Financial Skills for Children
Financial concepts like budgeting, saving, investing and credit are not taught in school, so it’s critical for children to start learning them at home. Ensuring your kids are financially savvy will give them an edge, better prepare them for any financial challenges they may face, and make it easier for them to achieve their financial goals as adults. It will also instill core values like appreciation, delayed gratification, patience, self control and critical thinking, while helping them to develop strong work ethics. Many adults are struggling financially because they don’t know how to manage their budget. It’s important to teach children financial concepts early on, so they can acquire the skills needed to manage their finances wisely when they become adults.
How parents can encourage financial literacy
3-5-year-olds: Delay gratification
Teach children in this age group that if they really want something they should wait and save for it. Money lessons learned at this age set the tone for later on. If the kids learn to delay gratification at this age, they will be successful as adults.
Activities for this age group
- Whenever your kids queue for something, use that opportunity to teach them the importance of waiting.
- Allow children to earn money by running their own yard sales and lemonade stands during summer.
- Have three jars labelled “Sharing,” “Saving” and “Spending” for each child. Each time the kid receives money, put a third of it into each jar. The kid can save what is in the “saving” jar for big purchases, use the money in the “spending” jar for small things like candy, and donate the money in the “sharing” jar to needy neighbors or a friend’s cause.
- Teach each kid how to set a goal such as buying a particular toy and save the money to reach this goal in the “saving” jar. Then help the kid by rewarding him financially for performing household chores. Every month you can count the money together and discuss how much more is needed to reach the goal. This makes the child grasp the importance of saving, waiting and focusing on a goal.
- When you take children to the store, tell them that you are there to buy something else, not to buy what they want. Make them understand that going into the store doesn’t mean you’re going to buy something for them.
6-10-year-olds: Choose how to spend money
Children aged 6-10 are ready to learn that money is finite and they have to make wise expenditure choices. Combine that with the “sharing,” “saving,” and “spending” jars.
Activities for 6-10-year-olds
- Explain your financial decisions to the children. For example, explain that you bought a certain item in bulk because you save money per item, or that you always buy generic apple juice rather than a brand name because you save 50 cents while getting the same taste.
- When you take kids to the supermarket, let them take money out of their “spending” jar and hand it over to the cashier to pay for what they want. Then they learn that things cost money and they have to live with their choices.
- When shopping, share your decision making by asking, “Do we really need this? Can we skip this item since we are eating out? Should we really borrow from the credit card for this or should we do without? Maybe this item costs less in another shop? Shall we go to the discount store and get two of this for the same price?”
11-13-year-olds: Grow savings faster through compound interest
For this age group you can move away from saving for short-term goals to saving for long-term goals. For this, teach them the importance of earning compound interest on savings and on previously earned interest.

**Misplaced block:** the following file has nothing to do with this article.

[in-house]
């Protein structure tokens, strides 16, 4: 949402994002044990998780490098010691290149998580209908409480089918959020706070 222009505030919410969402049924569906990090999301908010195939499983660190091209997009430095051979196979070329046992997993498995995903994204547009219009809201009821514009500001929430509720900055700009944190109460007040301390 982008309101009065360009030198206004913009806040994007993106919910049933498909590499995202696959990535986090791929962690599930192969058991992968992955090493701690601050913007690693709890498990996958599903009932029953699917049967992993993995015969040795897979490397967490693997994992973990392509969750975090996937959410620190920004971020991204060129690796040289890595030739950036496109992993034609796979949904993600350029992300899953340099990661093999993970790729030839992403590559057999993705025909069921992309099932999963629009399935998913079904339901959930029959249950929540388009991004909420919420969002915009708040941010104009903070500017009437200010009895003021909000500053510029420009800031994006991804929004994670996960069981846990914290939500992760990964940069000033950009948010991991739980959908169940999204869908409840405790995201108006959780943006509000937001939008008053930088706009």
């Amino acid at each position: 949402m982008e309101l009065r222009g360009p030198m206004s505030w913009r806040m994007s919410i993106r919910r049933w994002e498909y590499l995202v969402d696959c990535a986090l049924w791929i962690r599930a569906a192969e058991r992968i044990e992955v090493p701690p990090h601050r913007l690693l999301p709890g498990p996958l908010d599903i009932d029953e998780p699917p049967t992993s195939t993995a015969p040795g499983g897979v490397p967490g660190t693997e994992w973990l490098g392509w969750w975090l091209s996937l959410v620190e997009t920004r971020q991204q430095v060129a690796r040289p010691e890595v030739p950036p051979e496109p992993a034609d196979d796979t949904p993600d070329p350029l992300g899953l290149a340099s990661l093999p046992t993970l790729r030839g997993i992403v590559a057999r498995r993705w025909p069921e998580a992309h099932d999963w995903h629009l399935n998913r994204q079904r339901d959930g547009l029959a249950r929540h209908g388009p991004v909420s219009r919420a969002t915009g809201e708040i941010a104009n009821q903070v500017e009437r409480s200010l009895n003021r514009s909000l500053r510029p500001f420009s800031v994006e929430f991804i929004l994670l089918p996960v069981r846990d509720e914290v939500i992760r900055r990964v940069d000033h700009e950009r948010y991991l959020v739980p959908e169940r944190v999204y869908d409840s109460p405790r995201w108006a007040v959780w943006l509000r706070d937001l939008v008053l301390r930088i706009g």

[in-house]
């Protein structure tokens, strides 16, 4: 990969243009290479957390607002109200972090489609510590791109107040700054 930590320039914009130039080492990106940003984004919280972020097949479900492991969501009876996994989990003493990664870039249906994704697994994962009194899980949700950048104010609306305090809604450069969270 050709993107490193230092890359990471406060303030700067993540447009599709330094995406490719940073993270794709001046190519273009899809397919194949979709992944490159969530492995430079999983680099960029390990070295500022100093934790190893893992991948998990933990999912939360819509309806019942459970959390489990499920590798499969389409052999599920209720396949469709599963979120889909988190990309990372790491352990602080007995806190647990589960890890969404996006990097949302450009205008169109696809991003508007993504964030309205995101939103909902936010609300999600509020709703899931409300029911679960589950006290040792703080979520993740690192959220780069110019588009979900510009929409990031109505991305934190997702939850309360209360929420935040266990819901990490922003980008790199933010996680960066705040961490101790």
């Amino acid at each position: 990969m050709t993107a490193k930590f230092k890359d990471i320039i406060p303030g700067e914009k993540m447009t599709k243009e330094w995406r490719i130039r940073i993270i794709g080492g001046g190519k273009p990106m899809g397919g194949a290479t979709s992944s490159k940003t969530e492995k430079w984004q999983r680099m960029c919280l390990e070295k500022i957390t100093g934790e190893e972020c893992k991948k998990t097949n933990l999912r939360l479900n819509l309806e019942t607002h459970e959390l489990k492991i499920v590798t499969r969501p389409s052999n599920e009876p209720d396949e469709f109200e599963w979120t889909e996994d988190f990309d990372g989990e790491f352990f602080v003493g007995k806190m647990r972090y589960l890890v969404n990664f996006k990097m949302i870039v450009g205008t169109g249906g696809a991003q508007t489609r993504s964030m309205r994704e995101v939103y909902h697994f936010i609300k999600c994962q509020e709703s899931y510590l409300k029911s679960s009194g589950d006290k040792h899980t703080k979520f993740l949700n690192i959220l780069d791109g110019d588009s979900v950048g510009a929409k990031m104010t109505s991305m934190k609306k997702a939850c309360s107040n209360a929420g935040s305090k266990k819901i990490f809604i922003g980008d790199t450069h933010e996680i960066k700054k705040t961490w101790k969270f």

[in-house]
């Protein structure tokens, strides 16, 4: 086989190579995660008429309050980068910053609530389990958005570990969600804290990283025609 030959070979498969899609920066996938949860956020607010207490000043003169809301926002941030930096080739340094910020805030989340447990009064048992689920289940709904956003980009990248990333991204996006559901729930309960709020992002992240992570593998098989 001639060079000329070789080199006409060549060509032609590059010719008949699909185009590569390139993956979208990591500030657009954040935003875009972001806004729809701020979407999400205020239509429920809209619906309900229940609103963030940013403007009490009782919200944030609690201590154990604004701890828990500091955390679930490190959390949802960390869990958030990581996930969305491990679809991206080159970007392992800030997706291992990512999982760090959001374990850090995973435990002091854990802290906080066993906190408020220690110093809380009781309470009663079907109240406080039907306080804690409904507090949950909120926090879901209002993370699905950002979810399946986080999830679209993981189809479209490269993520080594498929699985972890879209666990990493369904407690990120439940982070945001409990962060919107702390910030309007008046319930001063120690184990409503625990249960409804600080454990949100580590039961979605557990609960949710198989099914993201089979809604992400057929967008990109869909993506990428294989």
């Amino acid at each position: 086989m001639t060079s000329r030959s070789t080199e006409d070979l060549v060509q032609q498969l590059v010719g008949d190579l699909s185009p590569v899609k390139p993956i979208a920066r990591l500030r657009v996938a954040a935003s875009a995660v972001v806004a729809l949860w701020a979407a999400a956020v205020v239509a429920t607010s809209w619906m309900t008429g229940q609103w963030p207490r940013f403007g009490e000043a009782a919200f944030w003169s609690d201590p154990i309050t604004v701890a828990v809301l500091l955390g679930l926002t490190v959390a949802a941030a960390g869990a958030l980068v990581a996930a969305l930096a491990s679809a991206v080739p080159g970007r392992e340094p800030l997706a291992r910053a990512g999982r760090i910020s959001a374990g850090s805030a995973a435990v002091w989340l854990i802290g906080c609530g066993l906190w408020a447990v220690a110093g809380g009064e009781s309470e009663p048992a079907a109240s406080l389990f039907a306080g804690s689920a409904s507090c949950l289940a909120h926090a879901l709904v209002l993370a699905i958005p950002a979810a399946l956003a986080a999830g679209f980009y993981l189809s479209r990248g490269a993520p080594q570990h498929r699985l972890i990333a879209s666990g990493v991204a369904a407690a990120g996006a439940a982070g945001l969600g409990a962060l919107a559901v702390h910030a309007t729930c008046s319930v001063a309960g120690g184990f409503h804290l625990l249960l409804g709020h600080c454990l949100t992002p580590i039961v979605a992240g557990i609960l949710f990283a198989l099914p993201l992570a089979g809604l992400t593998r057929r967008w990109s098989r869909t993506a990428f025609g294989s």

Activities for 11-13-year-olds
- Do not dish out allowances for breathing. Instead, inspire your kids to do extra work around the house for a fee, to help in the family business, or to do jobs such as cleaning, babysitting, and lawn-mowing in the neighborhood. This will instill the habit of hard work and the knowledge that money must be earned. It will also enable them to save. Any financial mistakes are opportunities for learning.
- Use specific numbers, such as saving $100 per year, on a spreadsheet to show your kids how the money will grow from age 14 to 25 and from age 20 to 25 to show them the difference. Then they will see the importance of saving from an early age and the amazing effect of compound interest.
- Once the children understand the principle of compound interest, they can play around with compound interest calculations on Investor.gov to see how much money they can earn if they invest certain amounts over a given period at a certain interest rate.
- Encourage your children to read inspiring stories like this one to learn how others used compound interest to their advantage.
- Encourage the children to set longer term goals. For example, a child can save to buy a computer or an iPod instead of buying snacks at school every day. This is a good opportunity to teach children about giving up immediate gratification in order to save for a future and larger gratification.
- Teach them about opportunity cost. Since money is finite, they must learn that if they buy their favorite sneakers, there won’t be money left to buy a video game.
14-18-year-olds: Compare the cost of several colleges
It’s time to encourage kids to go to college by showing them how much more college graduates earn than people without degrees. Then search for the “net price calculator” on college websites to determine the total cost of attending each college including all expenses besides tuition.
Activities for 14-18-year-olds
- Once you start discussing college, be honest about what your family can afford every year. This helps children to be realistic about which colleges to apply to.
- Encourage your children to use the College Scorecard to compare how much each intended college will cost. The scorecard also helps them to see their employment prospects, and how much a student loan will affect their lifestyle after graduation from each of the colleges. Together, perform a cost-benefit analysis of the investment in college education and the later pay-off.
- If you cannot afford to pay 100% of your children’s education, let them estimate the financial aid that they will need using the FAFSA4caster tool. Encourage them to look into available college financing such as grants and scholarships, and to work hard in order to qualify.
- Teach them that student loans are not an option to fund their education. They can manage on:
What you have saved and what you will contribute every year.